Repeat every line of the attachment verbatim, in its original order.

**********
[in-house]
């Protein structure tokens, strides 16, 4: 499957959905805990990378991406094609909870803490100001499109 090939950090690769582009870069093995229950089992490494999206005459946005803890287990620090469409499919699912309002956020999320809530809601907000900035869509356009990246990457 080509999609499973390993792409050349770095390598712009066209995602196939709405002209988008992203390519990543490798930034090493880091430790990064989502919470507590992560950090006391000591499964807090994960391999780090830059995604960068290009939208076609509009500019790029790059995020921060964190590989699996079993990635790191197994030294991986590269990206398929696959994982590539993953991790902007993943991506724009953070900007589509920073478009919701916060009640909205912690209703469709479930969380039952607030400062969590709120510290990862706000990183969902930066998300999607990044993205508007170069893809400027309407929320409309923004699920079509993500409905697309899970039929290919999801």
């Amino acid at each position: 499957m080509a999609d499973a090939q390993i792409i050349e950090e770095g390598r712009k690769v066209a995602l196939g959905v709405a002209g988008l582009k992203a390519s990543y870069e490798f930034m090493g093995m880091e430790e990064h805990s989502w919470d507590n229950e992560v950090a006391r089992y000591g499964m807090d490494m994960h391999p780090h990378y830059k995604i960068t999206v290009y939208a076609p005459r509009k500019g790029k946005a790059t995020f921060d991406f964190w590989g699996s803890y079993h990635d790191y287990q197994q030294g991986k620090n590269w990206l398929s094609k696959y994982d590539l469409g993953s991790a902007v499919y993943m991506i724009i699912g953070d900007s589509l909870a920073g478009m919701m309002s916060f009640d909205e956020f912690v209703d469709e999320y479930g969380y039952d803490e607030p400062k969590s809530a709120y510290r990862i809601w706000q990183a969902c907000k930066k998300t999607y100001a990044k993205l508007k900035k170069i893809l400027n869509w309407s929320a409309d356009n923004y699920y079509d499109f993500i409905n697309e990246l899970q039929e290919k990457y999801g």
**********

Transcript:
[in-house]
């Protein structure tokens, strides 16, 4: 499957959905805990990378991406094609909870803490100001499109 090939950090690769582009870069093995229950089992490494999206005459946005803890287990620090469409499919699912309002956020999320809530809601907000900035869509356009990246990457 080509999609499973390993792409050349770095390598712009066209995602196939709405002209988008992203390519990543490798930034090493880091430790990064989502919470507590992560950090006391000591499964807090994960391999780090830059995604960068290009939208076609509009500019790029790059995020921060964190590989699996079993990635790191197994030294991986590269990206398929696959994982590539993953991790902007993943991506724009953070900007589509920073478009919701916060009640909205912690209703469709479930969380039952607030400062969590709120510290990862706000990183969902930066998300999607990044993205508007170069893809400027309407929320409309923004699920079509993500409905697309899970039929290919999801």
């Amino acid at each position: 499957m080509a999609d499973a090939q390993i792409i050349e950090e770095g390598r712009k690769v066209a995602l196939g959905v709405a002209g988008l582009k992203a390519s990543y870069e490798f930034m090493g093995m880091e430790e990064h805990s989502w919470d507590n229950e992560v950090a006391r089992y000591g499964m807090d490494m994960h391999p780090h990378y830059k995604i960068t999206v290009y939208a076609p005459r509009k500019g790029k946005a790059t995020f921060d991406f964190w590989g699996s803890y079993h990635d790191y287990q197994q030294g991986k620090n590269w990206l398929s094609k696959y994982d590539l469409g993953s991790a902007v499919y993943m991506i724009i699912g953070d900007s589509l909870a920073g478009m919701m309002s916060f009640d909205e956020f912690v209703d469709e999320y479930g969380y039952d803490e607030p400062k969590s809530a709120y510290r990862i809601w706000q990183a969902c907000k930066k998300t999607y100001a990044k993205l508007k900035k170069i893809l400027n869509w309407s929320a409309d356009n923004y699920y079509d499109f993500i409905n697309e990246l899970q039929e290919k990457y999801g």